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dc.contributorGinsberg, Tatiana
dc.contributorSavoy, Lauret
dc.contributor.advisorHachiyanagi, Rie
dc.contributor.authorMeyers, Nika
dc.date.accessioned2011-05-19T16:56:28Z
dc.date.available2011-05-19T16:56:28Z
dc.date.issued2011-05-19
dc.identifier.urihttp://hdl.handle.net/10166/863
dc.descriptionImages of art work available on CD ROM.en_US
dc.description.abstractI visually explore landscape as inspired by looking through the lens of sustainability. This exploration considers a landscape in terms of systems and substances. Through papermaking, printmaking, mixed media assemblage and collage, drawing, and burning, layered images draw on multiple places and perspectives. The pieces represent “landscape” as the spatial entity of area that integrates the environment, living systems, and the human-made. A place is not limited to a visual interpretation in terms of form, light, and relationships. I create maps, but unlike a cartographer I am free to disobey rules in order to build maps of collective knowledge that do not lead or point to a specific location. These maps become objects that challenge reality, orientation, time, and identity. Space is a web of interconnectedness; matter, energy, and patterns combine into networks of infrastructure in the form of roads, electrical currents, sewage pipes, pathways, internet, and ecosystems. Climatic changes are altering the world, and the identity of places is shifting. Artistic actions are captured through regenerative combinations, movements, lines, and planes. I carve away at surfaces, reshaping and determining form and distance. Drawn and sewn ectors articulate the way mass moves through an area, forming linear and non-linear pathways and connections. Uncertainty and unpredictability are part of my decision-making process, as I work through scenarios rather than executing a piece with a foreseen concrete outcome. Materials—such as found objects, landscaping materials, fire, and natural dyes—are challenged to play a large role in the work by becoming engaged with time, pressure, and heat. My work explores a question: How do we form a relationship to the changing landscape? Rebecca Solnit writes, “How we inhabit the landscape is determined by our metaphors for how we live on earth.” Through both indoor artwork for gallery settings and outdoor environmental pieces this question is explored. I learn by experimenting, thereby becoming part of the conversation of urban and ecological landscapes.en_US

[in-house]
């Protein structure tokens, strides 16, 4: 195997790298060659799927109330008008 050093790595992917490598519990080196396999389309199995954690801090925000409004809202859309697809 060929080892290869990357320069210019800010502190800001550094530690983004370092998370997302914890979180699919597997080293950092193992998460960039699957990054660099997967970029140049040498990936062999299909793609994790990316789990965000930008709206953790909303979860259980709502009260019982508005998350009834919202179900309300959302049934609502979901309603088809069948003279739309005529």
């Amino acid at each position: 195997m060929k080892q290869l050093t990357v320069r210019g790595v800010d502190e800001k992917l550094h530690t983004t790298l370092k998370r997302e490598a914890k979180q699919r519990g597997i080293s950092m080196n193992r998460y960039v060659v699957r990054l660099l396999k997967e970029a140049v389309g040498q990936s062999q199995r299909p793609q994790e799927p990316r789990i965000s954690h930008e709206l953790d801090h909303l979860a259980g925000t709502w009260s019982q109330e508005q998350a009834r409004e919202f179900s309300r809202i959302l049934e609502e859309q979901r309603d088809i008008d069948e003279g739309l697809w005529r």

dc.description.sponsorshipArt Studioen_US
dc.language.isoen_USen_US
dc.rightsAttribution 3.0 Unported
dc.rights.urihttp://creativecommons.org/licenses/by/3.0/
dc.subjectArten_US
dc.subjectEnvironmenten_US
dc.subjectSustainabilityen_US
dc.subjectLandscapeen_US
dc.subjectMapen_US
dc.subjectchangeen_US
dc.subjectcollageen_US
dc.titleInterconnectedness: Changing Landscapesen_US
dc.typeThesisen_US
dc.date.gradyear2011en_US
mhc.institutionMount Holyoke College
mhc.degreeUndergraduateen_US
dc.rights.restrictedpublic


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Attribution 3.0 Unported
Except where otherwise noted, this item's license is described as Attribution 3.0 Unported